Why was Kim Davis at the State of the Union address?
The Liberty Counsel, which represents Ms. Davis, said she would attend the speech to oppose the Administration's 'trampling of religious liberty.' The Kentucky county clerk has become a hero for same-sex marriage opponents.
Kim Davis attended the State of the Union to "encourage" Christians who want to "make a difference," the Kentucky county clerk told Agence France-Presse as she exited the House chambers last night.
What did she think?
"It was a speech," she shrugged to AFP's Ivan Courrone.
Ms. Davis, who spent five days in jail last September following her refusal to issue marriage licenses after the Supreme Court legalized same-sex marriage throughout the country, has become a hero for those who believe their religious liberty has come under attack during President Obama's time in the White House, particularly in granting legal protections to same-sex couples.
During her legal ordeal, the longtime Democrat also became a Republican, saying her "party left me," according to Liberty Counsel spokeswoman Charla Bansley.
"Kim will be in the gallery tonight as a counterweight to the President's message. She is representing many Americans who have been adversely affected by the President's policies, specifically this Administration's trampling of religious liberty," Ms. Bansley told CNN on Tuesday.
At the time, Bansley refused to say who had invited the Rowan County clerk. For decades, presidents have invited guests to sit in the First Lady's box during the speech, which typically cite their personal stories to highlight policy accomplishments and goals. Members of Congress may also bring a guest.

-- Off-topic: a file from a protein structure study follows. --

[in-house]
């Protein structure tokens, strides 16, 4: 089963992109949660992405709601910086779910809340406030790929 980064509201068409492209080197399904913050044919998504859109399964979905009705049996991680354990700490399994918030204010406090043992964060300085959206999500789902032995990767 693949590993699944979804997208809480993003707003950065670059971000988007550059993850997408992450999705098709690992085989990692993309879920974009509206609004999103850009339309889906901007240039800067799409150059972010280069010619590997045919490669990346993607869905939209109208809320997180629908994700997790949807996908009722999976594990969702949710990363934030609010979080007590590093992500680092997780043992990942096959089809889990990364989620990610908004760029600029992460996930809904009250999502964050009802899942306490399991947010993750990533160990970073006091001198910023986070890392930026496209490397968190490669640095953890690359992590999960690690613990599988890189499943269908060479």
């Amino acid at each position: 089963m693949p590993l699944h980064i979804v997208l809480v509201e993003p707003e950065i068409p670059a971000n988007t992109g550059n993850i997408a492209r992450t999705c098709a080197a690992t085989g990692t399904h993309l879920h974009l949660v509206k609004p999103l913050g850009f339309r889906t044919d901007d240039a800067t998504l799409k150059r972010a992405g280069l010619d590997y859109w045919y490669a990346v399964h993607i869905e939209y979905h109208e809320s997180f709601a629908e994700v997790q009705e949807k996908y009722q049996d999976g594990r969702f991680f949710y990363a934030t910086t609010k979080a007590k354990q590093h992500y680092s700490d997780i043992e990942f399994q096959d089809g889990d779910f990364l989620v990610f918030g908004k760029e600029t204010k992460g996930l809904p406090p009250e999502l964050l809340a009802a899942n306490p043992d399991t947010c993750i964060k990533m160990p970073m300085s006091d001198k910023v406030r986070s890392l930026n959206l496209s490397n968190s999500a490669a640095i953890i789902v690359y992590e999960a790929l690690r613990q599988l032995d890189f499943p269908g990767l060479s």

Later that day, the office of Republican Ohio Rep. Jim Jordan, the chairman of the conservative Freedom Caucus, confirmed that he had invited Davis.
"Our staff heard from the Family Research Council that Ms. Davis and her family hoped to attend the State of the Union address and so we offered a ticket," an aide said.
One of President Obama's nearly two dozen guests, announced ahead of time, likely caught Davis's attention: Jim Obergfell, the lead plaintiff in the case which led to the Supreme Court's 5-4 decision to extend same-sex marriage throughout the country.
"There are days like this when that slow, steady effort is rewarded with justice that arrives like a thunderbolt," Obama said on June 26, 2015, the day of the ruling. "This ruling is a victory for America."
In Tuesday's State of the Union, however, Obama's references to same-sex marriage were more subtle.
"Our unique strengths as a nation" have "made the progress of these past seven years possible," he said:
It’s how we recovered from the worst economic crisis in generations. It’s how we reformed our health care system, and reinvented our energy sector; how we delivered more care and benefits to our troops and veterans, and how we secured the freedom in every state to marry the person we love.
In a statement announcing Davis's attendance, her attorney Mat Staver wrote, "For seven years, people of faith have been in the crosshairs of the Obama Administration. The state of religious liberty is dire, but we cannot give up." Mr. Staver encouraged "all people of faith to get involved" in politics, saying that Davis's story shows "God can and will use anyone who is committed to Him."
Newly-elected Kentucky Gov. Matt Bevin, a Republican, has removed county clerks' names from the state's marriage licenses in an effort to avoid future conflicts like Davis's. The clerk claimed that putting her name on same-sex marriage licenses, regardless of whether she personally issued the license, would violate her religious beliefs against same-sex marriage. Davis attends an Apostolic pentecostal church.
She was jailed in September after refusing to comply with Federal District Court Judge David Bunning's orders to resume issuing licenses. Judge Bunning wrote that the elected clerk "has arguably [violated the First Amendment] by openly adopting a policy that promotes her own religious convictions at the expense of others."